It Finally Looks Like Fibre Optics for all

Ultra-fast fibre optic connections straight to homes have been delivered to a lucky few and promised to many more for years now. However, thanks to new hardware designed and tested by researchers from the University College London, the costs of properly rolling out true fibre-to-the-home (FTTH) broadband technology could be dramatically reduced using their innovative new technology.

While major advances have been made in core optical fibre networks, often they stop at boxes back at the ISP exchanges, far from the consumers. This ‘last mile’, finally connecting households to the Internet via these boxes, is still almost always done via copper cables. The problem being cited for this is that the optical receivers needed to read fibre-optic signals is too pricey for one to be put in every home.

Dr Sezer Erkilinc, of UCL’s Electronic & Electrical Engineering department, answers this problem by saying “We have designed a simplified optical receiver that could be mass-produced cheaply while maintaining the quality of the optical signal.”

He goes on to explain “The average data transmission rates of copper cables connecting homes today are about 300 Mb/s and will soon become a major bottleneck in keeping up with data demands, which will likely reach about 5-10 Gb/s by 2025. Our technology can support speeds up to 10 Gb/s, making it truly futureproof.”

The UCL researchers design of the optical receiver is simplified, to improve sensitivity and network reach compared with existing technology. As major factors limiting the use of FTTH is the cost of laying optical fibre cables to each household, as well as providing affordable optical receivers to connect homes to the network. The coherent optical receivers currently used in core networks are highly sensitive and very complex, which makes them expensive to manufacture. So, when it’s commercialised, replacing those coherent receivers with UCL’s new design will lower the cost of installing and maintaining at least one of the active components of FTTH.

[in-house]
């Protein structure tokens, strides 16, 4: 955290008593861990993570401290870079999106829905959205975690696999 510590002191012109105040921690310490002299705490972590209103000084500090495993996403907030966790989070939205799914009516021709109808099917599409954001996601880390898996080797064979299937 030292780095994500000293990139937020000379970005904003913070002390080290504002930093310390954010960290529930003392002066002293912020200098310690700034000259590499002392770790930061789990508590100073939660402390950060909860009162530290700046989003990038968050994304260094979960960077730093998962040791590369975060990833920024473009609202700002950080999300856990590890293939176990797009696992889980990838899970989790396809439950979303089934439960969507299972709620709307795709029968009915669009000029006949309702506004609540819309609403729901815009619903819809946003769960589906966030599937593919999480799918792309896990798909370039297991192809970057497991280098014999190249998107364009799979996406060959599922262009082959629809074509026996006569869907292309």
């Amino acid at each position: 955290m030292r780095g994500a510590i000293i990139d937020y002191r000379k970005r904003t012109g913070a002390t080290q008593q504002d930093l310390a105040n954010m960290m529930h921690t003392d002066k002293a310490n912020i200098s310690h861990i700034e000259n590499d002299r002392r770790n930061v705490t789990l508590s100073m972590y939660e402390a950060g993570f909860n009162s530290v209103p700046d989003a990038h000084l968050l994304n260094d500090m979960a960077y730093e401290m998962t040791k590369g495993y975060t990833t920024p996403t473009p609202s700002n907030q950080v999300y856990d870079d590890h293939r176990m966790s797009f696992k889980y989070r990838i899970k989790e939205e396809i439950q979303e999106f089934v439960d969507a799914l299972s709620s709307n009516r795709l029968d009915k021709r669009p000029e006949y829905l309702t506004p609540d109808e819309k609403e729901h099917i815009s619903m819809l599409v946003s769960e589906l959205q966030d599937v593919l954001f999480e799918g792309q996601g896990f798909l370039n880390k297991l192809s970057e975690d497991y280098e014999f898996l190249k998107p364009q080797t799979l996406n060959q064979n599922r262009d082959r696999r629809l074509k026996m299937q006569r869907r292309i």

And that can’t happen too soon, according to Academic and industry experts. Along with policy makers, these experts agree that FTTH is the most futureproof solution to meet the fast and exponentially growing demand for bandwidth. Yet even in countries leading the way in implementing FTTH technology such as Japan, South Korea and Hong Kong, fewer than 50% of connections use FTTH. In the UK, that figure is less than 1%.

The new optical receiver design manages to retain many of the advantages of the conventional optical receivers currently used in core networks, but is smaller and contains around 80% fewer components, therefore dramatically lowering the cost of manufacture and installation.

The teams are now investigating the laser stability of the receiver, which is an important step to building a commercial prototype of the system.

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